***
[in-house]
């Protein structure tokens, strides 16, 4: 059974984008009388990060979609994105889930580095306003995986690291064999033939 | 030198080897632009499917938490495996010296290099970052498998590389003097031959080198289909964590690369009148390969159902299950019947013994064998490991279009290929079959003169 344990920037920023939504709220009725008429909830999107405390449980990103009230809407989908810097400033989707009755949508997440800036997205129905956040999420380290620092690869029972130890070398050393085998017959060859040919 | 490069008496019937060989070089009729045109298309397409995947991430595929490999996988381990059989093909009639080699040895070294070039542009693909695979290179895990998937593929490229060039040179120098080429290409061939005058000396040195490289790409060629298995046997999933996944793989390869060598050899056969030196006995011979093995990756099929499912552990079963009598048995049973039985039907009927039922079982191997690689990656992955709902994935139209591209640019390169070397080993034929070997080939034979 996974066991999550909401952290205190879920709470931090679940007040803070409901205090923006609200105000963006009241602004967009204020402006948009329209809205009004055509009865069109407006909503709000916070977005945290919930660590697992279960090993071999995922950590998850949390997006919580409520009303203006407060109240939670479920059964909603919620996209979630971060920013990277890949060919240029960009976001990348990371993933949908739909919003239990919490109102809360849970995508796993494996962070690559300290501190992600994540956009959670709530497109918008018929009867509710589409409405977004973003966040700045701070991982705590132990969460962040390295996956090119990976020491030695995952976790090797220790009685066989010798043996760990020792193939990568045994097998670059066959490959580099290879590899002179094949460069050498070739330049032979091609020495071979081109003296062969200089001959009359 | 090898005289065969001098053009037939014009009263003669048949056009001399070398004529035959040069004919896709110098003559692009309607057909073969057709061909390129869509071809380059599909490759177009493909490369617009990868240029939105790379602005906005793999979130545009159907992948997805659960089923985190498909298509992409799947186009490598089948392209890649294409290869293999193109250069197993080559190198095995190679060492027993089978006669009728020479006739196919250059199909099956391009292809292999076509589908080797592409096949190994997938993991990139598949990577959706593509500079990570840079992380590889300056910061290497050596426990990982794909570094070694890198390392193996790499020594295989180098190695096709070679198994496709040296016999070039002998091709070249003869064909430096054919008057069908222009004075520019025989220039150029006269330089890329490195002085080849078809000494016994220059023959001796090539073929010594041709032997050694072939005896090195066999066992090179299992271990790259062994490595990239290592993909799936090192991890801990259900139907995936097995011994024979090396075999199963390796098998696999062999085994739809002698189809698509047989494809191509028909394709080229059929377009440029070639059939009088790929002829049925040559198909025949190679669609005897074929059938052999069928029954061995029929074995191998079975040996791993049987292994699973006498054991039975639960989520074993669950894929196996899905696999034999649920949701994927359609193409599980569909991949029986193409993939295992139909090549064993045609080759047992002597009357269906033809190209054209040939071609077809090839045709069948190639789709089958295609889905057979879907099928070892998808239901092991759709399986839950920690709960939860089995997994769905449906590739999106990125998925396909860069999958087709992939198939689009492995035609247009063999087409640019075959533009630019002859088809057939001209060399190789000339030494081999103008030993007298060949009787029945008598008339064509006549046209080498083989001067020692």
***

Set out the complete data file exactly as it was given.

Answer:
[in-house]
């Protein structure tokens, strides 16, 4: 059974984008009388990060979609994105889930580095306003995986690291064999033939 | 030198080897632009499917938490495996010296290099970052498998590389003097031959080198289909964590690369009148390969159902299950019947013994064998490991279009290929079959003169 344990920037920023939504709220009725008429909830999107405390449980990103009230809407989908810097400033989707009755949508997440800036997205129905956040999420380290620092690869029972130890070398050393085998017959060859040919 | 490069008496019937060989070089009729045109298309397409995947991430595929490999996988381990059989093909009639080699040895070294070039542009693909695979290179895990998937593929490229060039040179120098080429290409061939005058000396040195490289790409060629298995046997999933996944793989390869060598050899056969030196006995011979093995990756099929499912552990079963009598048995049973039985039907009927039922079982191997690689990656992955709902994935139209591209640019390169070397080993034929070997080939034979 996974066991999550909401952290205190879920709470931090679940007040803070409901205090923006609200105000963006009241602004967009204020402006948009329209809205009004055509009865069109407006909503709000916070977005945290919930660590697992279960090993071999995922950590998850949390997006919580409520009303203006407060109240939670479920059964909603919620996209979630971060920013990277890949060919240029960009976001990348990371993933949908739909919003239990919490109102809360849970995508796993494996962070690559300290501190992600994540956009959670709530497109918008018929009867509710589409409405977004973003966040700045701070991982705590132990969460962040390295996956090119990976020491030695995952976790090797220790009685066989010798043996760990020792193939990568045994097998670059066959490959580099290879590899002179094949460069050498070739330049032979091609020495071979081109003296062969200089001959009359 | 090898005289065969001098053009037939014009009263003669048949056009001399070398004529035959040069004919896709110098003559692009309607057909073969057709061909390129869509071809380059599909490759177009493909490369617009990868240029939105790379602005906005793999979130545009159907992948997805659960089923985190498909298509992409799947186009490598089948392209890649294409290869293999193109250069197993080559190198095995190679060492027993089978006669009728020479006739196919250059199909099956391009292809292999076509589908080797592409096949190994997938993991990139598949990577959706593509500079990570840079992380590889300056910061290497050596426990990982794909570094070694890198390392193996790499020594295989180098190695096709070679198994496709040296016999070039002998091709070249003869064909430096054919008057069908222009004075520019025989220039150029006269330089890329490195002085080849078809000494016994220059023959001796090539073929010594041709032997050694072939005896090195066999066992090179299992271990790259062994490595990239290592993909799936090192991890801990259900139907995936097995011994024979090396075999199963390796098998696999062999085994739809002698189809698509047989494809191509028909394709080229059929377009440029070639059939009088790929002829049925040559198909025949190679669609005897074929059938052999069928029954061995029929074995191998079975040996791993049987292994699973006498054991039975639960989520074993669950894929196996899905696999034999649920949701994927359609193409599980569909991949029986193409993939295992139909090549064993045609080759047992002597009357269906033809190209054209040939071609077809090839045709069948190639789709089958295609889905057979879907099928070892998808239901092991759709399986839950920690709960939860089995997994769905449906590739999106990125998925396909860069999958087709992939198939689009492995035609247009063999087409640019075959533009630019002859088809057939001209060399190789000339030494081999103008030993007298060949009787029945008598008339064509006549046209080498083989001067020692």